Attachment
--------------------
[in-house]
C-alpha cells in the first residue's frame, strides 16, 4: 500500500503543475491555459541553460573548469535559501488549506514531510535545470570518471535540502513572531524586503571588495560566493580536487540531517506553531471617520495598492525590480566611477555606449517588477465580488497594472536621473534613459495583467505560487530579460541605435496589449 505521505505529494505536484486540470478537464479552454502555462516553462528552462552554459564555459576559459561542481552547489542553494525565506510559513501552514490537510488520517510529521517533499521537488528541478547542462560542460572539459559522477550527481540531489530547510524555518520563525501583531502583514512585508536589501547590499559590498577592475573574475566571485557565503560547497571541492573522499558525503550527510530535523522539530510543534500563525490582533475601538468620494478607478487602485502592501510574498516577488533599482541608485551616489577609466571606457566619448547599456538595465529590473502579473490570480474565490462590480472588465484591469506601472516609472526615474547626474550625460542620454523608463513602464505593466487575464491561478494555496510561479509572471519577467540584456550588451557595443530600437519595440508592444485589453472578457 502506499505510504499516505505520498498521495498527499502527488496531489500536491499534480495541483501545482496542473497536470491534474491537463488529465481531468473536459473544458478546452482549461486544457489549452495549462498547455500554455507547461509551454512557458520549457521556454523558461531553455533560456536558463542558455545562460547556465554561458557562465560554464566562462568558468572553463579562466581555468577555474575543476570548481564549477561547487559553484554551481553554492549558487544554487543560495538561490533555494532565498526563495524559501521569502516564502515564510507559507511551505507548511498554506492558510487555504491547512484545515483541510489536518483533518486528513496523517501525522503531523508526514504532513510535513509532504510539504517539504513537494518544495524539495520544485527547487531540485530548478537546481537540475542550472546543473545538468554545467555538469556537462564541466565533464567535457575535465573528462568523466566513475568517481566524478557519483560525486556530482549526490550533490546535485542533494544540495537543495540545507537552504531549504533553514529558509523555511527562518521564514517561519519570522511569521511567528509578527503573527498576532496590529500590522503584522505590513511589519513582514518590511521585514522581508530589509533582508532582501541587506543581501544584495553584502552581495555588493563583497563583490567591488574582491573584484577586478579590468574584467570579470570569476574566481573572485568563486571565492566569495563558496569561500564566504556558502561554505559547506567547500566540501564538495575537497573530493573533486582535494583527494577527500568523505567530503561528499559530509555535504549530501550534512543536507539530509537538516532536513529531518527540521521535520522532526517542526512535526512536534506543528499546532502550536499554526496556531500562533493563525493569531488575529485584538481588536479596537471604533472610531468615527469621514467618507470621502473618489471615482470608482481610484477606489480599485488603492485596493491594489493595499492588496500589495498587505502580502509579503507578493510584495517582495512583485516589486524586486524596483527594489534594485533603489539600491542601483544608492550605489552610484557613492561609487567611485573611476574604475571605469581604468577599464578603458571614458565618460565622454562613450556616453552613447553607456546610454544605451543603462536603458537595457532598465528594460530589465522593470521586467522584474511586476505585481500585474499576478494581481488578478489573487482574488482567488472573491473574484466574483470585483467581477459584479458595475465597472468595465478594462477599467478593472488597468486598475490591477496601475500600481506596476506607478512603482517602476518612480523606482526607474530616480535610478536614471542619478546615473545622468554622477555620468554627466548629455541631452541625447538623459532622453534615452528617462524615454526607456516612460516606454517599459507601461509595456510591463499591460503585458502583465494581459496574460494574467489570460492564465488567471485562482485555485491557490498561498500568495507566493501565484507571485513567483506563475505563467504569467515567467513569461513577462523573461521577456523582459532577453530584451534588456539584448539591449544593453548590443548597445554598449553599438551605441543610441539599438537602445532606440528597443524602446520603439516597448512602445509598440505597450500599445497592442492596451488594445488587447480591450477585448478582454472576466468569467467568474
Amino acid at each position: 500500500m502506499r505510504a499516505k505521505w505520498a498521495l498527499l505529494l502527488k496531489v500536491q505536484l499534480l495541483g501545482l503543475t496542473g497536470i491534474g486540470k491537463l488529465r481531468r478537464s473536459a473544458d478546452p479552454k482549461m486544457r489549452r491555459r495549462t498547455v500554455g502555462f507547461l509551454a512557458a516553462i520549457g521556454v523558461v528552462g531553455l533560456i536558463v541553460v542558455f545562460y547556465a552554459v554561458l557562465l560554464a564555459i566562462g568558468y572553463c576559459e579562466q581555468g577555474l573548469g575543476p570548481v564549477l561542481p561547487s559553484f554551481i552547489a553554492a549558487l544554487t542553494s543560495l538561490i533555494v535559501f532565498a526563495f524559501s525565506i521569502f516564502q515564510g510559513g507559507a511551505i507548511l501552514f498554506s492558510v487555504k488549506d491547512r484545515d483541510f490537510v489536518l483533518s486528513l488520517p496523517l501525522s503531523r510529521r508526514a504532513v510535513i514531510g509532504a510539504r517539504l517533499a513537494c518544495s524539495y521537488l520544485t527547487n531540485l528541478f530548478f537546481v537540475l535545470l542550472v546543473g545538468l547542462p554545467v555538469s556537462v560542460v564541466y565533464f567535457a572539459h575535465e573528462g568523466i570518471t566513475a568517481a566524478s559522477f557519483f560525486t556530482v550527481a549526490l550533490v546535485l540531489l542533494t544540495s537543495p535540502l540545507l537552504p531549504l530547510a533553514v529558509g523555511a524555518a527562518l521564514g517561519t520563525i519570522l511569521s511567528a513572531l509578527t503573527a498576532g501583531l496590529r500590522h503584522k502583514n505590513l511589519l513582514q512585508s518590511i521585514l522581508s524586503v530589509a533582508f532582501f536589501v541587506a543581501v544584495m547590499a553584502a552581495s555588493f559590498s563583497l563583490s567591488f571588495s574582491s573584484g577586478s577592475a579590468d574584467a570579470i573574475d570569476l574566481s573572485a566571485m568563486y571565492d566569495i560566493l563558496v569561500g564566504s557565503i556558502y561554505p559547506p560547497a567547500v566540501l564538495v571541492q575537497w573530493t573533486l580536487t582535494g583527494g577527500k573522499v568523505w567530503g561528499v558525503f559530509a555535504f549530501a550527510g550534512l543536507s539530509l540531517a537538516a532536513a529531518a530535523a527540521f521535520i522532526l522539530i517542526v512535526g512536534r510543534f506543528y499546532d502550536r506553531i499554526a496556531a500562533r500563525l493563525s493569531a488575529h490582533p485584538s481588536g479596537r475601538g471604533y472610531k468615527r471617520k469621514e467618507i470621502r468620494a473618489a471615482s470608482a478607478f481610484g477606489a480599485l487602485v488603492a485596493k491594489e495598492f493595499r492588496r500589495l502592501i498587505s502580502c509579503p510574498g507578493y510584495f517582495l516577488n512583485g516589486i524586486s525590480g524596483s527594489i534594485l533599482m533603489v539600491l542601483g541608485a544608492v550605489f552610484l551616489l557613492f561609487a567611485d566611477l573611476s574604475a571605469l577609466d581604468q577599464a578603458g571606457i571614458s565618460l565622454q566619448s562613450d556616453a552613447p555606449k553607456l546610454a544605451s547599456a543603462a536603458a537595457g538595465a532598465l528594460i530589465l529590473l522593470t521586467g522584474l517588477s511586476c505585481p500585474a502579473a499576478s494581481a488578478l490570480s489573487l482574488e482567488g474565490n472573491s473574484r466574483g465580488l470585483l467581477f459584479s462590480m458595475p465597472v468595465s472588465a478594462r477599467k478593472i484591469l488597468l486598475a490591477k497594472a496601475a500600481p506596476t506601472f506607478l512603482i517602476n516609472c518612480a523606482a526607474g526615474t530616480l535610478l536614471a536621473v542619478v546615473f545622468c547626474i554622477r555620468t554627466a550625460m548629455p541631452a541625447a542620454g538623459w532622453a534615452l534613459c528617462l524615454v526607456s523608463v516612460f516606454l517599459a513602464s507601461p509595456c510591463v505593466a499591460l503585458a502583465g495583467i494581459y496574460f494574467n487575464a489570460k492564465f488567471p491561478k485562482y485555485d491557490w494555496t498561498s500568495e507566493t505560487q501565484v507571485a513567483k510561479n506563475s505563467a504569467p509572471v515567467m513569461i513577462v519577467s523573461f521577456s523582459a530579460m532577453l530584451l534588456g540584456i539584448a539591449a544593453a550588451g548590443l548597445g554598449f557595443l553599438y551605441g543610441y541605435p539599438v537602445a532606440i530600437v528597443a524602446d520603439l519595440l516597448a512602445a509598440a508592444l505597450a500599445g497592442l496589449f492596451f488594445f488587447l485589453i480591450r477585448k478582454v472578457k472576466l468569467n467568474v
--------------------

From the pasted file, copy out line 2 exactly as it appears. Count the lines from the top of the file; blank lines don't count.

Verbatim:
C-alpha cells in the first residue's frame, strides 16, 4: 500500500503543475491555459541553460573548469535559501488549506514531510535545470570518471535540502513572531524586503571588495560566493580536487540531517506553531471617520495598492525590480566611477555606449517588477465580488497594472536621473534613459495583467505560487530579460541605435496589449 505521505505529494505536484486540470478537464479552454502555462516553462528552462552554459564555459576559459561542481552547489542553494525565506510559513501552514490537510488520517510529521517533499521537488528541478547542462560542460572539459559522477550527481540531489530547510524555518520563525501583531502583514512585508536589501547590499559590498577592475573574475566571485557565503560547497571541492573522499558525503550527510530535523522539530510543534500563525490582533475601538468620494478607478487602485502592501510574498516577488533599482541608485551616489577609466571606457566619448547599456538595465529590473502579473490570480474565490462590480472588465484591469506601472516609472526615474547626474550625460542620454523608463513602464505593466487575464491561478494555496510561479509572471519577467540584456550588451557595443530600437519595440508592444485589453472578457 502506499505510504499516505505520498498521495498527499502527488496531489500536491499534480495541483501545482496542473497536470491534474491537463488529465481531468473536459473544458478546452482549461486544457489549452495549462498547455500554455507547461509551454512557458520549457521556454523558461531553455533560456536558463542558455545562460547556465554561458557562465560554464566562462568558468572553463579562466581555468577555474575543476570548481564549477561547487559553484554551481553554492549558487544554487543560495538561490533555494532565498526563495524559501521569502516564502515564510507559507511551505507548511498554506492558510487555504491547512484545515483541510489536518483533518486528513496523517501525522503531523508526514504532513510535513509532504510539504517539504513537494518544495524539495520544485527547487531540485530548478537546481537540475542550472546543473545538468554545467555538469556537462564541466565533464567535457575535465573528462568523466566513475568517481566524478557519483560525486556530482549526490550533490546535485542533494544540495537543495540545507537552504531549504533553514529558509523555511527562518521564514517561519519570522511569521511567528509578527503573527498576532496590529500590522503584522505590513511589519513582514518590511521585514522581508530589509533582508532582501541587506543581501544584495553584502552581495555588493563583497563583490567591488574582491573584484577586478579590468574584467570579470570569476574566481573572485568563486571565492566569495563558496569561500564566504556558502561554505559547506567547500566540501564538495575537497573530493573533486582535494583527494577527500568523505567530503561528499559530509555535504549530501550534512543536507539530509537538516532536513529531518527540521521535520522532526517542526512535526512536534506543528499546532502550536499554526496556531500562533493563525493569531488575529485584538481588536479596537471604533472610531468615527469621514467618507470621502473618489471615482470608482481610484477606489480599485488603492485596493491594489493595499492588496500589495498587505502580502509579503507578493510584495517582495512583485516589486524586486524596483527594489534594485533603489539600491542601483544608492550605489552610484557613492561609487567611485573611476574604475571605469581604468577599464578603458571614458565618460565622454562613450556616453552613447553607456546610454544605451543603462536603458537595457532598465528594460530589465522593470521586467522584474511586476505585481500585474499576478494581481488578478489573487482574488482567488472573491473574484466574483470585483467581477459584479458595475465597472468595465478594462477599467478593472488597468486598475490591477496601475500600481506596476506607478512603482517602476518612480523606482526607474530616480535610478536614471542619478546615473545622468554622477555620468554627466548629455541631452541625447538623459532622453534615452528617462524615454526607456516612460516606454517599459507601461509595456510591463499591460503585458502583465494581459496574460494574467489570460492564465488567471485562482485555485491557490498561498500568495507566493501565484507571485513567483506563475505563467504569467515567467513569461513577462523573461521577456523582459532577453530584451534588456539584448539591449544593453548590443548597445554598449553599438551605441543610441539599438537602445532606440528597443524602446520603439516597448512602445509598440505597450500599445497592442492596451488594445488587447480591450477585448478582454472576466468569467467568474